Here are a few highlights from bloggers who wrote about it:
During a recent CNBC debate on federal spending, I argued that government policies are creating uncertainty in the business community. Businesses are reluctant to invest or hire because they’re concerned that the president’s big government agenda will mean higher taxes and more onerous regulations.
David Rockefeller, the former chairman and CEO of Chase Manhattan Bank, makes a compelling historical case in today’s New York Times for pursing free trade policies. Rockefeller has been around long enough to remember the Smoot-Hawley tariff bill of 1930 and the Great Depression that followed. In an op-ed piece titled, “Present at the Trade Wars,” he writes:
With the economy in a deep recession and policymakers turning to massive government intervention in an attempt to create jobs and bolster the financial system—it feels like the 1930s all over again. Today’s new New Deal is rapidly unfolding, with the Obama administration and many lawmakers making it clear that any question of the success of FDR’s New Deal policies was resolved long ago: government intervention worked, and history bears repeating.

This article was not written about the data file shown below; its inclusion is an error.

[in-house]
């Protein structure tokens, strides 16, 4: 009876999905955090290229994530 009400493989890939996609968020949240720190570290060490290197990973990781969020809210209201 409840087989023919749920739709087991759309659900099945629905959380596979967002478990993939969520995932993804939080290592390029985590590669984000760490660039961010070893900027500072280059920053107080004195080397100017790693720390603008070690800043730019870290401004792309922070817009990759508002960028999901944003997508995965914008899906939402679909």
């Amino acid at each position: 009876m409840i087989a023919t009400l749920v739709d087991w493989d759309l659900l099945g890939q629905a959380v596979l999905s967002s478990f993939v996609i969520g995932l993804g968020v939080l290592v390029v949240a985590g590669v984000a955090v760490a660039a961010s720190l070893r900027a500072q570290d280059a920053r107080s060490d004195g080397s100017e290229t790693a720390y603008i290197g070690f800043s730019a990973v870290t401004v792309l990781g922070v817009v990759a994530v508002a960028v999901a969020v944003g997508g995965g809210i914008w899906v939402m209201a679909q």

President Barack Obama based his candidacy in part on the promise to set a new tone in Washington. But we saw a much older tone emerge with his demonization of hedge funds over the Chrysler bankruptcy. Reports the Washington Post:
President Obama’s harsh attack on hedge funds he blamed for forcing Chrysler into bankruptcy yesterday sparked cries of protest from the secretive financial firms that hold about $1 billion of the automaker’s debt.
You only have to glance at the headlines to know that protectionist pressures are rising around the world – from the “Buy American” provision in the stimulus bill to the unnecessary trade war with Mexico to the World Bank’s report last week that 17 members of the G-20 have recently implemented restrictive trade measures.